A Puritan Evening Prayer of Praise

I have a collection of old Puritan prayers called The Valley of Vision. I honestly don’t know a whole lot about these Puritans, other than they prayed some of the most beautiful prayers ever, as evidenced by the book.

One of their prayers is my own prayer at the close of another day. It’s my own words put much better than I could ever pray them:

“Giver of all, another day is ended and I take my place beneath my great redeemer’s cross, where healing streams continually descend, where balm is poured into every wound, where I wash anew in the all-cleansing blood, assured that You see in me no spots of sin. Yet a little while and I shall go to Your home and be no more seen; help me to gird up the loins of my mind, to quicken my step, to speed as if each moment were my last, that my life be joy, my death glory.

I thank You for the temporal blessings of this world — the refreshing air, the light of the sun, the food that renews strength, the raiment that clothes, the dwelling that shelters, the sleep that gives rest, the starry canopy of night, the summer breeze, the flowers’ sweetness, the music of flowing streams, the happy endearments of family, kindred, friends. Things animate, things inanimate, minister to my comfort. My cup runs over. Suffer me not to be insensible to these daily mercies. Your hand bestows blessings: Your power averts evil. I bring my tribute of thanks for spiritual graces, the full warmth of faith, the cheering presence of Your Spirit, the strength of Your restraining will, Your spiking of hell’s artillery. Blessed be my sovereign Lord!”

I think that says it all. If I had any doubts about how blessed I am, I think those are put to rest for now.

 

 

A Puritan Prayer on Contentment

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I have a book called The Valley of Vision. It’s essentially a collection of really old, i.e. 1600’s Puritan prayers. I chose one of them at random to share with you (and because it’s just so freakin’ awesome).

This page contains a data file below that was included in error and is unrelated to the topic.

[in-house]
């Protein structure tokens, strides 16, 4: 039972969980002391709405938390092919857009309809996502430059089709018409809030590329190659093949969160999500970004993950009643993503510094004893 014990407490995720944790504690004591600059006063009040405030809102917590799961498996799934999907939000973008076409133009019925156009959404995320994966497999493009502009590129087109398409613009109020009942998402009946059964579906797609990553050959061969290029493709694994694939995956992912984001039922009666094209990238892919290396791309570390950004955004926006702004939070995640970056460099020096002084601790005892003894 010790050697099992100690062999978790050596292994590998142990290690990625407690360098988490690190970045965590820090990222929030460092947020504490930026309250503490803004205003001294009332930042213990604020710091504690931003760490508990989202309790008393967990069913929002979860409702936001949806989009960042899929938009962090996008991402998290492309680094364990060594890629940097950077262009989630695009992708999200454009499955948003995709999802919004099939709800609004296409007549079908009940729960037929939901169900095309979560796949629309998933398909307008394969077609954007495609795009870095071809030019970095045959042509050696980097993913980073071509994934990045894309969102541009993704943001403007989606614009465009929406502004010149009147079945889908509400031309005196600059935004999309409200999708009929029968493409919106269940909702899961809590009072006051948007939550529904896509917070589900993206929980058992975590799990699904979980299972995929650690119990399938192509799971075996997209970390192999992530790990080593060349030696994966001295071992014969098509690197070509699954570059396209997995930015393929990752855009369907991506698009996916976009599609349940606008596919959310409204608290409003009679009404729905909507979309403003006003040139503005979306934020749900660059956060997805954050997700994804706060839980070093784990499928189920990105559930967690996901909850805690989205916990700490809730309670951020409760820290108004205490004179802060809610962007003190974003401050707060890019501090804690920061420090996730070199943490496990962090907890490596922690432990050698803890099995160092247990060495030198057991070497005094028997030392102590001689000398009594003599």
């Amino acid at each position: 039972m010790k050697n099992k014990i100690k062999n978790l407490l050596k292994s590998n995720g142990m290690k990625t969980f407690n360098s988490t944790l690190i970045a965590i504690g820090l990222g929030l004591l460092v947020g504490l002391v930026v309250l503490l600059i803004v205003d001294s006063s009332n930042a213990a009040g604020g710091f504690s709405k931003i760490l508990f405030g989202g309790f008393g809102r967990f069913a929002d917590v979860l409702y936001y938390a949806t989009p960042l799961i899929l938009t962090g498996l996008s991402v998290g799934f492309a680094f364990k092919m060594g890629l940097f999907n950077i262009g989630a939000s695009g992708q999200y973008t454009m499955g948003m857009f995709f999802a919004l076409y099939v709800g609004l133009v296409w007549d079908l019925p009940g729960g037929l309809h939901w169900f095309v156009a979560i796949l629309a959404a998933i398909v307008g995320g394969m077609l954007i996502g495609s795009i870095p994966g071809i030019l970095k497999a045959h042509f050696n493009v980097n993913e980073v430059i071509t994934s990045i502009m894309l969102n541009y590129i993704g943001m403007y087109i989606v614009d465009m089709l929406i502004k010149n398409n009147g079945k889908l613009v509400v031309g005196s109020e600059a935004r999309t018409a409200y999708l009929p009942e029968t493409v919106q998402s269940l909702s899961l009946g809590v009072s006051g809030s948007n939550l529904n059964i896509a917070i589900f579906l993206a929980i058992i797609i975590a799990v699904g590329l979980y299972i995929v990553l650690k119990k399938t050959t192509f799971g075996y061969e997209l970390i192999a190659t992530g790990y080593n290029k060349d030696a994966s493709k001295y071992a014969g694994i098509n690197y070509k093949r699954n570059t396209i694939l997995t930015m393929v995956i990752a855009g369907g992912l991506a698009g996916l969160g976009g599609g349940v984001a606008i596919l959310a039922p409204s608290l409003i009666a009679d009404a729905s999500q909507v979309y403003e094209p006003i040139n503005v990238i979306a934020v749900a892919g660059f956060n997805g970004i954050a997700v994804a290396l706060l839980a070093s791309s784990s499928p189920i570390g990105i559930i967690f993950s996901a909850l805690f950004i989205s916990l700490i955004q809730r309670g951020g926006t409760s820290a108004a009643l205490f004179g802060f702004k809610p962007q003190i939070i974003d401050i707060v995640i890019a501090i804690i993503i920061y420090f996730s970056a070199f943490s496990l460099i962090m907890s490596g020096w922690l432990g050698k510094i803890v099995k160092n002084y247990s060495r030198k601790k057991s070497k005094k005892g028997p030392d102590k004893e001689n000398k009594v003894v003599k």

“Heavenly Father, if I should suffer need, and go unclothed, and be in poverty, make my heart prize Your love, know it, be constrained by it, though I be denied all blessings. It is Your mercy to afflict and try me with wants, for by these trials I see my sins, and desire severance from them. Let me willingly accept misery, sorrows, temptations, if I can thereby feel sin as the greatest evil, and be delivered from it with gratitude to You, acknowledging this as the highest testimony of Your love.

When Your Son, Jesus, came into my soul instead of sin He became more dear to me than sin had formerly been; His kindly rule replaced sin’s tyranny. Teach me to believe that if ever I would have any sin subdued I must not only labour to overcome it, but must invite Christ to abide in the place of it, and He must become to me more than vile lust had been; that His sweetness, power, life may be there. Thus I must seek a grace from Him contrary to sin, but must not claim it apart from Himself.

When I am afraid of evils to come, comfort me by showing me that in myself I am a dying, condemned wretch, but in Christ I am reconciled and live; that in myself I find insufficiency and no rest, but in Christ there is satisfaction and peace; that in myself I am feeble and unable to do good, but in Christ I have ability to do all things. Though now I have His graces in part, I shall shortly have them perfectly in that state where You will show Yourself fully reconciled, and alone sufficient, efficient, loving me completely, with sin abolished. O Lord, hasten that day.”

Those Puritans sure knew how to pray.

A Beautiful Puritan Prayer

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“O God of Grace,
Thou hast imputed my sin to my substitute,
and hast imputed his righteousness to my soul,
clothing me with bridegroom’s robe,
decking me with jewels of holiness.
But in my Christian walk I am still in rags;
my best prayers are stained with sin;
my penitential tears are so much impurity;
my confessions of wrong are so many aggravations of sin;
my receiving the Spirit is tinctured with selfishness.
I need to repent of my repentance;
I need my tears to be washed;
I have no robe to bring to cover my sins,
no loom to weave my own righteousness;
I am always standing clothed in filthy garments,
and by grace am always receiving change of raiment,
for thou dost always justify the ungodly;
I am always going into the far country,
and always returning home as a prodigal,
always saying, Father, forgive me,
and thou art always bringing forth the best robe.
Every morning let me wear it,
every evening return in it,
go out to the day’s work in it,
be married in it,
be wound in death in it,
stand before the great white throne in it,
enter heaven in it shining as the sun.
Grant me never to lose sight of
the exceeding sinfulness of sin,
the exceeding righteousness of salvation,
the exceeding glory of Christ,
the exceeding beauty of holiness,
the exceeding wonder of grace.”

From The Valley of Vision – A collection of Puritan Prayers & Devotions
Edited by Arthur Bennett